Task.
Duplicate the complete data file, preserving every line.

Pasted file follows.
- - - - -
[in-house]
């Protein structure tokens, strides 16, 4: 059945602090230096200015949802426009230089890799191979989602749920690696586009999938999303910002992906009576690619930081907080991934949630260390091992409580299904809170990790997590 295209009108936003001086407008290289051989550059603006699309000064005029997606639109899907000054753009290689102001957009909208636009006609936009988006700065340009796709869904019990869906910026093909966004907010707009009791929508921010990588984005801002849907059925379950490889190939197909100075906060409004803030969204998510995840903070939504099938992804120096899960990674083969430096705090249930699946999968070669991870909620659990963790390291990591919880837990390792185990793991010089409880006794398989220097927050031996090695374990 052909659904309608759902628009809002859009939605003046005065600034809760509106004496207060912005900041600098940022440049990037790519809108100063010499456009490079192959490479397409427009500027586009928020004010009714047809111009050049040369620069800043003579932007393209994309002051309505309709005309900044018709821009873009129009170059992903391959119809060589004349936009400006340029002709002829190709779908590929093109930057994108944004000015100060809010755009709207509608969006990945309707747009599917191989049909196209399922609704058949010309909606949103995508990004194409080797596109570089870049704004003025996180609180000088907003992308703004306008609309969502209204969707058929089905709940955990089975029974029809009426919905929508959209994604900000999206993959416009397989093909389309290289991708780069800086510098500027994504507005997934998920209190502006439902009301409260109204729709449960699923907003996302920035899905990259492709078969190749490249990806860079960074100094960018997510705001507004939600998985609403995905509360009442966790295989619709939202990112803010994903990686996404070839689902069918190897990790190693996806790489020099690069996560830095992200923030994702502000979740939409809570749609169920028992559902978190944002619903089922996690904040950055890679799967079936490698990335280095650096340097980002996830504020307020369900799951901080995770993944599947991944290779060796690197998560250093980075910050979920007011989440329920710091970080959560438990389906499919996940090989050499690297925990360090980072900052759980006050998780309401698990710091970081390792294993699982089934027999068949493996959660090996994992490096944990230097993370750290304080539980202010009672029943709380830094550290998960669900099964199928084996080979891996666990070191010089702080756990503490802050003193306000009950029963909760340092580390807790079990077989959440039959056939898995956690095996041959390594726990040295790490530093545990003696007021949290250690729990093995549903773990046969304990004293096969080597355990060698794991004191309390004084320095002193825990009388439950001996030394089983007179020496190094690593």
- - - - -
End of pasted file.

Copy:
[in-house]
């Protein structure tokens, strides 16, 4: 059945602090230096200015949802426009230089890799191979989602749920690696586009999938999303910002992906009576690619930081907080991934949630260390091992409580299904809170990790997590 295209009108936003001086407008290289051989550059603006699309000064005029997606639109899907000054753009290689102001957009909208636009006609936009988006700065340009796709869904019990869906910026093909966004907010707009009791929508921010990588984005801002849907059925379950490889190939197909100075906060409004803030969204998510995840903070939504099938992804120096899960990674083969430096705090249930699946999968070669991870909620659990963790390291990591919880837990390792185990793991010089409880006794398989220097927050031996090695374990 052909659904309608759902628009809002859009939605003046005065600034809760509106004496207060912005900041600098940022440049990037790519809108100063010499456009490079192959490479397409427009500027586009928020004010009714047809111009050049040369620069800043003579932007393209994309002051309505309709005309900044018709821009873009129009170059992903391959119809060589004349936009400006340029002709002829190709779908590929093109930057994108944004000015100060809010755009709207509608969006990945309707747009599917191989049909196209399922609704058949010309909606949103995508990004194409080797596109570089870049704004003025996180609180000088907003992308703004306008609309969502209204969707058929089905709940955990089975029974029809009426919905929508959209994604900000999206993959416009397989093909389309290289991708780069800086510098500027994504507005997934998920209190502006439902009301409260109204729709449960699923907003996302920035899905990259492709078969190749490249990806860079960074100094960018997510705001507004939600998985609403995905509360009442966790295989619709939202990112803010994903990686996404070839689902069918190897990790190693996806790489020099690069996560830095992200923030994702502000979740939409809570749609169920028992559902978190944002619903089922996690904040950055890679799967079936490698990335280095650096340097980002996830504020307020369900799951901080995770993944599947991944290779060796690197998560250093980075910050979920007011989440329920710091970080959560438990389906499919996940090989050499690297925990360090980072900052759980006050998780309401698990710091970081390792294993699982089934027999068949493996959660090996994992490096944990230097993370750290304080539980202010009672029943709380830094550290998960669900099964199928084996080979891996666990070191010089702080756990503490802050003193306000009950029963909760340092580390807790079990077989959440039959056939898995956690095996041959390594726990040295790490530093545990003696007021949290250690729990093995549903773990046969304990004293096969080597355990060698794991004191309390004084320095002193825990009388439950001996030394089983007179020496190094690593």